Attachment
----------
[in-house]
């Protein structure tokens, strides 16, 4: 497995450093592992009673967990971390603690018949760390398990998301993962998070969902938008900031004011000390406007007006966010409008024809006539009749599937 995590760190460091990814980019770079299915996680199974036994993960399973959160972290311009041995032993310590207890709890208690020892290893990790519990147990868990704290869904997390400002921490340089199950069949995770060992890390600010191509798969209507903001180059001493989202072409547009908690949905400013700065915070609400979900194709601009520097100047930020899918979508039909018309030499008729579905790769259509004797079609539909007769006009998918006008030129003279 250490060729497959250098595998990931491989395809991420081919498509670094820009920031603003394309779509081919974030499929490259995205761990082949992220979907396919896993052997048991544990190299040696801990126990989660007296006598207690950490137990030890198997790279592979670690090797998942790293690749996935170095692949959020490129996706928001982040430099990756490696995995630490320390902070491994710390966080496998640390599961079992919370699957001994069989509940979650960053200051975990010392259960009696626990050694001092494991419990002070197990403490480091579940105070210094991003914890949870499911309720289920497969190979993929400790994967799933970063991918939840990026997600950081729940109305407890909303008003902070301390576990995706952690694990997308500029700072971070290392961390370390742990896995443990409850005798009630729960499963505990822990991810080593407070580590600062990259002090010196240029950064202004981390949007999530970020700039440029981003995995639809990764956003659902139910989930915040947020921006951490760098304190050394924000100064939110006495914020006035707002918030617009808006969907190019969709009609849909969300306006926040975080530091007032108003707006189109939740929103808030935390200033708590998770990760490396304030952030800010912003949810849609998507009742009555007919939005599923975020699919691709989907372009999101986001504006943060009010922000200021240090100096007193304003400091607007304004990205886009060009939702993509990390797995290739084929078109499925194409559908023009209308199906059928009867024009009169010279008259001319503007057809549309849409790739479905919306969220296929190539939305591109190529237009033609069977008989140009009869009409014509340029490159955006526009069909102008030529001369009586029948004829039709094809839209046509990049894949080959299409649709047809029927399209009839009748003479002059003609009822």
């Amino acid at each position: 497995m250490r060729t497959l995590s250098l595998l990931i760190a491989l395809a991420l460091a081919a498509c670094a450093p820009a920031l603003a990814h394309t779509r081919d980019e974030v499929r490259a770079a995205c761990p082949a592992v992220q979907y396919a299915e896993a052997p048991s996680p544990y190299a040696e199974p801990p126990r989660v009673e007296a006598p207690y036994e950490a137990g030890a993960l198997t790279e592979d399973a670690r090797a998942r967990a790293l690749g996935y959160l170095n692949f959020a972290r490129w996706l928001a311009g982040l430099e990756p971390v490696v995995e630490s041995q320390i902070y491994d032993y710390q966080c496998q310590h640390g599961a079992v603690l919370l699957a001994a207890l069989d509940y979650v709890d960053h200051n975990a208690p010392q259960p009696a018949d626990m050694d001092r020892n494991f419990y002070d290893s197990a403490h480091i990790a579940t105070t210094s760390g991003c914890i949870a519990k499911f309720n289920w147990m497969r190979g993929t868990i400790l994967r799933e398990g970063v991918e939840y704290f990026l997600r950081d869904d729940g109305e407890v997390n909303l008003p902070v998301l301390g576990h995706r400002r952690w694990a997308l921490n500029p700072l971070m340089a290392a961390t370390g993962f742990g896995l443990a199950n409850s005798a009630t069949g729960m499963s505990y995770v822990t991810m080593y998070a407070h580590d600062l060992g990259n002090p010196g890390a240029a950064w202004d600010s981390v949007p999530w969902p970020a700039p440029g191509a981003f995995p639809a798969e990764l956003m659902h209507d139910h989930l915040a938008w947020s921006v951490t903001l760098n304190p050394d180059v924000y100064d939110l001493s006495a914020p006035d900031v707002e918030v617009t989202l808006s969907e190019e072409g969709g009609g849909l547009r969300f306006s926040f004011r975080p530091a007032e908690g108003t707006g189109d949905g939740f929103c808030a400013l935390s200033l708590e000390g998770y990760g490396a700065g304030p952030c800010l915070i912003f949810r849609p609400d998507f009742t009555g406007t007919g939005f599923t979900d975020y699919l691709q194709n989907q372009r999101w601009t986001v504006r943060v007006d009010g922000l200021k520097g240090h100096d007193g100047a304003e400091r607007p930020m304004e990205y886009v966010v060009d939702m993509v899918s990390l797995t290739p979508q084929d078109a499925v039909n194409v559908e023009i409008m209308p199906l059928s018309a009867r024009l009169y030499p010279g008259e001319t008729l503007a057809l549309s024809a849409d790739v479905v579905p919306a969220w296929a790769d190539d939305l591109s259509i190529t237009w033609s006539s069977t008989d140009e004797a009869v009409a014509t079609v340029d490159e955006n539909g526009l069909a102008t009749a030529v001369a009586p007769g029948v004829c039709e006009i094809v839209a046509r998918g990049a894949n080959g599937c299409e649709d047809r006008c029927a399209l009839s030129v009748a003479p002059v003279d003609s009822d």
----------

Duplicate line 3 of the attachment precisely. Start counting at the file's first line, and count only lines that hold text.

């Amino acid at each position: 497995m250490r060729t497959l995590s250098l595998l990931i760190a491989l395809a991420l460091a081919a498509c670094a450093p820009a920031l603003a990814h394309t779509r081919d980019e974030v499929r490259a770079a995205c761990p082949a592992v992220q979907y396919a299915e896993a052997p048991s996680p544990y190299a040696e199974p801990p126990r989660v009673e007296a006598p207690y036994e950490a137990g030890a993960l198997t790279e592979d399973a670690r090797a998942r967990a790293l690749g996935y959160l170095n692949f959020a972290r490129w996706l928001a311009g982040l430099e990756p971390v490696v995995e630490s041995q320390i902070y491994d032993y710390q966080c496998q310590h640390g599961a079992v603690l919370l699957a001994a207890l069989d509940y979650v709890d960053h200051n975990a208690p010392q259960p009696a018949d626990m050694d001092r020892n494991f419990y002070d290893s197990a403490h480091i990790a579940t105070t210094s760390g991003c914890i949870a519990k499911f309720n289920w147990m497969r190979g993929t868990i400790l994967r799933e398990g970063v991918e939840y704290f990026l997600r950081d869904d729940g109305e407890v997390n909303l008003p902070v998301l301390g576990h995706r400002r952690w694990a997308l921490n500029p700072l971070m340089a290392a961390t370390g993962f742990g896995l443990a199950n409850s005798a009630t069949g729960m499963s505990y995770v822990t991810m080593y998070a407070h580590d600062l060992g990259n002090p010196g890390a240029a950064w202004d600010s981390v949007p999530w969902p970020a700039p440029g191509a981003f995995p639809a798969e990764l956003m659902h209507d139910h989930l915040a938008w947020s921006v951490t903001l760098n304190p050394d180059v924000y100064d939110l001493s006495a914020p006035d900031v707002e918030v617009t989202l808006s969907e190019e072409g969709g009609g849909l547009r969300f306006s926040f004011r975080p530091a007032e908690g108003t707006g189109d949905g939740f929103c808030a400013l935390s200033l708590e000390g998770y990760g490396a700065g304030p952030c800010l915070i912003f949810r849609p609400d998507f009742t009555g406007t007919g939005f599923t979900d975020y699919l691709q194709n989907q372009r999101w601009t986001v504006r943060v007006d009010g922000l200021k520097g240090h100096d007193g100047a304003e400091r607007p930020m304004e990205y886009v966010v060009d939702m993509v899918s990390l797995t290739p979508q084929d078109a499925v039909n194409v559908e023009i409008m209308p199906l059928s018309a009867r024009l009169y030499p010279g008259e001319t008729l503007a057809l549309s024809a849409d790739v479905v579905p919306a969220w296929a790769d190539d939305l591109s259509i190529t237009w033609s006539s069977t008989d140009e004797a009869v009409a014509t079609v340029d490159e955006n539909g526009l069909a102008t009749a030529v001369a009586p007769g029948v004829c039709e006009i094809v839209a046509r998918g990049a894949n080959g599937c299409e649709d047809r006008c029927a399209l009839s030129v009748a003479p002059v003279d003609s009822d």